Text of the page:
The Facebookers Will Inherit the Earth
Bad news for the liberally inclined and easily distracted: Today the New York Times offers an inside look at the latest startup looking to disrupt your workday with viral content. Upworthy (which launched in late March) is a high-minded new aggregator designed to share content that is meaningful and important, rather than merely hilarious or Read More
A new report from CB Insights attempts to gather up all the ventures of the roving Facebook Mafia and put a number on how much money these Silicon Valley chosen ones have raised. “For those unfamiliar with the term, the Facebook Mafia refers to alumni of Facebook who’ve gone on to found new startup companies,” the report says.
So how much have these enterprising Facebookers convinced investors to give them? $271 million since 2006, with $130 million of it all in the first half of 2012 (Quora is responsible for $50 million of that). Momentum “appears to be accelerating,” the report says. Doesn’t it always?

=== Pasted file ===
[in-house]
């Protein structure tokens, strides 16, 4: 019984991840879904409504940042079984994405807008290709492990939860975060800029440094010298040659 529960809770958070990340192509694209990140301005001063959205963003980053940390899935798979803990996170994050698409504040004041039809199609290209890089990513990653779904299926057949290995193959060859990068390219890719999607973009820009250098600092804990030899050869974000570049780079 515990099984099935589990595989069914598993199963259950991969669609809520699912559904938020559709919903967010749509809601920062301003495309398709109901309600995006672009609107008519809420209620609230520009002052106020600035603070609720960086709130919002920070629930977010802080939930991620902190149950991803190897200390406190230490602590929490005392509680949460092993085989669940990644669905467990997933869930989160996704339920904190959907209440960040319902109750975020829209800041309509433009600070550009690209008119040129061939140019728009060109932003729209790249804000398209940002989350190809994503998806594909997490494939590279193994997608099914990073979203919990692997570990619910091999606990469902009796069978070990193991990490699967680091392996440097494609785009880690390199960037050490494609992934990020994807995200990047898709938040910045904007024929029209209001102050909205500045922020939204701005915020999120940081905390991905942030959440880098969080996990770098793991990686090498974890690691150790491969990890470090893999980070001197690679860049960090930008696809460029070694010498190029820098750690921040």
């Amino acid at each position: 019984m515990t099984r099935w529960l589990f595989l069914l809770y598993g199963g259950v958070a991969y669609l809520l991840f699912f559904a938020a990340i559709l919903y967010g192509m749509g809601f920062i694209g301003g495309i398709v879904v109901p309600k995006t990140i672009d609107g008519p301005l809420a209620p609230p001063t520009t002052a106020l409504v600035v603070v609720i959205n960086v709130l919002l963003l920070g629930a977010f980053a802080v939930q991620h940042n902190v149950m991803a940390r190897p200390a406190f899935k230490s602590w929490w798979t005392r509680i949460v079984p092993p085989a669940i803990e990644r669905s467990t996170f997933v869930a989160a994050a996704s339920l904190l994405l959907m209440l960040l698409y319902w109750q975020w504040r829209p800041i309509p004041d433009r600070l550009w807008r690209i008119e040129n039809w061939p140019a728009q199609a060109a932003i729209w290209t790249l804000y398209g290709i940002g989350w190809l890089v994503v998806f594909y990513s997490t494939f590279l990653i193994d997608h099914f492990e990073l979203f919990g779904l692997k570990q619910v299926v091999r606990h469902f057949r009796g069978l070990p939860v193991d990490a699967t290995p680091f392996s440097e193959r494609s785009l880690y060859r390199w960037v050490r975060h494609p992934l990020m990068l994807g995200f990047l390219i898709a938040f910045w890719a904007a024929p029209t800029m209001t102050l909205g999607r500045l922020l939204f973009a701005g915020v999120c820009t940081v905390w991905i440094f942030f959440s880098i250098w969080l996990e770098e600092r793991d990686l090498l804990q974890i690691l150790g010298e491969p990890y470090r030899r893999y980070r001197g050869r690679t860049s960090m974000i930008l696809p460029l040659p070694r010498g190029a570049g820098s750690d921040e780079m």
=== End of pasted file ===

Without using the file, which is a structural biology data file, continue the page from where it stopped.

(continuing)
Around the time of the demise of Jumo, the social network for nonprofits and activists started by Facebook co-founder Chris Hughes, Betabeat got an email from a source intimately familiar with the social media startup sector. “I’m intrigued by the fact that Facebook doesn’t seem to be proving to have the kind of second-act momentum among early employees that PayPal had, and I wonder why that is,” the source wrote. “I don’t have high hopes for Asana, Quora, or Path either, but maybe it’s too early to make a judgment call.”
With the rise of secondary trading, many Facebook employees have already cashed out. The company’s hefty exodus of early employees has been well-documented. Sarah Lacy, writing for TechCrunch, identified the emergence of a “Facebook mafia” as “early and distinct” last year. But with the Facebook-spawned startups still unproven, is it fair to say that yet?